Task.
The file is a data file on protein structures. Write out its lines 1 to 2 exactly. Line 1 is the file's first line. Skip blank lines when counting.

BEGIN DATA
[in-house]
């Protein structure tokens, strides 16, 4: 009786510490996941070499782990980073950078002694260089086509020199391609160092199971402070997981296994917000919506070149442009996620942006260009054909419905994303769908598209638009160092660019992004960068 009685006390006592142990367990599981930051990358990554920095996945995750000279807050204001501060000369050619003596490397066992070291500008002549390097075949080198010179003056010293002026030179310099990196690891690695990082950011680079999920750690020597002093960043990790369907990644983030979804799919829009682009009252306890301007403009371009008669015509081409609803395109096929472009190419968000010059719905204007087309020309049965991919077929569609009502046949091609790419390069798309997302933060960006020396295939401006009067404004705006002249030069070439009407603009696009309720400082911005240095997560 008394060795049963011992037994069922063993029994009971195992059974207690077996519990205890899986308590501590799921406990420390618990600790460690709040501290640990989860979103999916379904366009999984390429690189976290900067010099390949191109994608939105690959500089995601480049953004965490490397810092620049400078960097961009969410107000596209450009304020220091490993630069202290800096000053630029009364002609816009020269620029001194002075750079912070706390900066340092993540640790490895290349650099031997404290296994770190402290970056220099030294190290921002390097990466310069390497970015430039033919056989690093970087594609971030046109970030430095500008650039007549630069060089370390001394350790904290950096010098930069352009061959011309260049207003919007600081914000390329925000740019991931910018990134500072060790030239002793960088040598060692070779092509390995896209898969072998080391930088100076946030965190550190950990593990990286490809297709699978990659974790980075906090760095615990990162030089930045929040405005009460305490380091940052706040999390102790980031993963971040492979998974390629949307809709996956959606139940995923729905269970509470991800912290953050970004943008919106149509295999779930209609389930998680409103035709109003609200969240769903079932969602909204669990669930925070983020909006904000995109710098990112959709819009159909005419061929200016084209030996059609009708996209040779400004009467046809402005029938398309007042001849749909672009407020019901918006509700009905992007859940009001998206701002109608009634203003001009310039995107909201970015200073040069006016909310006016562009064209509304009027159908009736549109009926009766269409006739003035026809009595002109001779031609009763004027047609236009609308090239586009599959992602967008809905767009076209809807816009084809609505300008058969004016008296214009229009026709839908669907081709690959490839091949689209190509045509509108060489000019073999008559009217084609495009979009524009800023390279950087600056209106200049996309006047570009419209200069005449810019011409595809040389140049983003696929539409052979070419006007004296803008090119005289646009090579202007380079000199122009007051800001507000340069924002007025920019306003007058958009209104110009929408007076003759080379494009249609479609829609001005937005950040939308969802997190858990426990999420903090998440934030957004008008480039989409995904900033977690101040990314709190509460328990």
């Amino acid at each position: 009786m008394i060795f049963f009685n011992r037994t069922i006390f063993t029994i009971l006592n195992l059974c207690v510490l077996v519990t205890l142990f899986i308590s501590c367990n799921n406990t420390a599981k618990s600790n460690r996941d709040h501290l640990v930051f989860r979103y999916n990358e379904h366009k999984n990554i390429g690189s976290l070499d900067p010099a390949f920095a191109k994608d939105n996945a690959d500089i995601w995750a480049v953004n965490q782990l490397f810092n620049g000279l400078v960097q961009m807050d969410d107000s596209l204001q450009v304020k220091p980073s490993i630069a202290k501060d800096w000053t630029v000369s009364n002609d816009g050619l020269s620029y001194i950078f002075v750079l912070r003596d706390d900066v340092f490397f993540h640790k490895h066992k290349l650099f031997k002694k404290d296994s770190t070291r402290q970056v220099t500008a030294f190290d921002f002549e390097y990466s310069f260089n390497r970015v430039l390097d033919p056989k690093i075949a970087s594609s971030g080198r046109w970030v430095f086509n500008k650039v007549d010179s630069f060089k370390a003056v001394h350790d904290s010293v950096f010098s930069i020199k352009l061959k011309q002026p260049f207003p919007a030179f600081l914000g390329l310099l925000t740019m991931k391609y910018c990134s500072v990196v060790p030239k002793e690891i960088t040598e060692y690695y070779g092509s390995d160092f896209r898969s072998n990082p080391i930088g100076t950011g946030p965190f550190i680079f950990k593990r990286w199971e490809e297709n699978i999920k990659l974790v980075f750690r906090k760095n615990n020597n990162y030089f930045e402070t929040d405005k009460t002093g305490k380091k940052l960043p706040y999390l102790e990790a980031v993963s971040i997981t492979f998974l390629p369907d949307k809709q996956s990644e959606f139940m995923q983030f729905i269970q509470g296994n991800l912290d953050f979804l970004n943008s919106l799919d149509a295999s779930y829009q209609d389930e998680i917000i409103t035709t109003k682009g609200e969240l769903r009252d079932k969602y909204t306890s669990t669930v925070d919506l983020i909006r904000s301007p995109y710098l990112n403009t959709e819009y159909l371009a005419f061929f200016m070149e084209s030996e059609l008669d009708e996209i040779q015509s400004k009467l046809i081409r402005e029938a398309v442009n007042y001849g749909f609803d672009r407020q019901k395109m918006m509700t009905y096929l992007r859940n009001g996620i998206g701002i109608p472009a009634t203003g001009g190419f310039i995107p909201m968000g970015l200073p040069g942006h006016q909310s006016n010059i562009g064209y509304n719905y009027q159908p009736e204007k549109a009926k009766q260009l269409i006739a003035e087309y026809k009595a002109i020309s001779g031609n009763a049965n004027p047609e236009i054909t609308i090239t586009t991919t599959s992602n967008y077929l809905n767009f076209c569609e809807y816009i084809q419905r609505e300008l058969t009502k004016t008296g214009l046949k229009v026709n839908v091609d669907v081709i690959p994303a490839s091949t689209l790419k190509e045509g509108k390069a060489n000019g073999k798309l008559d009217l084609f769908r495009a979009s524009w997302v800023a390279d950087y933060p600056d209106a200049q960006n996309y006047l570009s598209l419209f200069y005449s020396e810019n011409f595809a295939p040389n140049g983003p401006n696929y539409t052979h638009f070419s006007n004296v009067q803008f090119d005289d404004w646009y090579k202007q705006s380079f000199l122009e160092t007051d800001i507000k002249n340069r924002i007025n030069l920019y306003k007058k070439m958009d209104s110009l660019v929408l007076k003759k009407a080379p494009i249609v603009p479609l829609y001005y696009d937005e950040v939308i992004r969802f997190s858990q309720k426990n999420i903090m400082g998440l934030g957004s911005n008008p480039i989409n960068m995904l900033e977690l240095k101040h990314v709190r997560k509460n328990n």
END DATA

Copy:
[in-house]
């Protein structure tokens, strides 16, 4: 009786510490996941070499782990980073950078002694260089086509020199391609160092199971402070997981296994917000919506070149442009996620942006260009054909419905994303769908598209638009160092660019992004960068 009685006390006592142990367990599981930051990358990554920095996945995750000279807050204001501060000369050619003596490397066992070291500008002549390097075949080198010179003056010293002026030179310099990196690891690695990082950011680079999920750690020597002093960043990790369907990644983030979804799919829009682009009252306890301007403009371009008669015509081409609803395109096929472009190419968000010059719905204007087309020309049965991919077929569609009502046949091609790419390069798309997302933060960006020396295939401006009067404004705006002249030069070439009407603009696009309720400082911005240095997560 008394060795049963011992037994069922063993029994009971195992059974207690077996519990205890899986308590501590799921406990420390618990600790460690709040501290640990989860979103999916379904366009999984390429690189976290900067010099390949191109994608939105690959500089995601480049953004965490490397810092620049400078960097961009969410107000596209450009304020220091490993630069202290800096000053630029009364002609816009020269620029001194002075750079912070706390900066340092993540640790490895290349650099031997404290296994770190402290970056220099030294190290921002390097990466310069390497970015430039033919056989690093970087594609971030046109970030430095500008650039007549630069060089370390001394350790904290950096010098930069352009061959011309260049207003919007600081914000390329925000740019991931910018990134500072060790030239002793960088040598060692070779092509390995896209898969072998080391930088100076946030965190550190950990593990990286490809297709699978990659974790980075906090760095615990990162030089930045929040405005009460305490380091940052706040999390102790980031993963971040492979998974390629949307809709996956959606139940995923729905269970509470991800912290953050970004943008919106149509295999779930209609389930998680409103035709109003609200969240769903079932969602909204669990669930925070983020909006904000995109710098990112959709819009159909005419061929200016084209030996059609009708996209040779400004009467046809402005029938398309007042001849749909672009407020019901918006509700009905992007859940009001998206701002109608009634203003001009310039995107909201970015200073040069006016909310006016562009064209509304009027159908009736549109009926009766269409006739003035026809009595002109001779031609009763004027047609236009609308090239586009599959992602967008809905767009076209809807816009084809609505300008058969004016008296214009229009026709839908669907081709690959490839091949689209190509045509509108060489000019073999008559009217084609495009979009524009800023390279950087600056209106200049996309006047570009419209200069005449810019011409595809040389140049983003696929539409052979070419006007004296803008090119005289646009090579202007380079000199122009007051800001507000340069924002007025920019306003007058958009209104110009929408007076003759080379494009249609479609829609001005937005950040939308969802997190858990426990999420903090998440934030957004008008480039989409995904900033977690101040990314709190509460328990």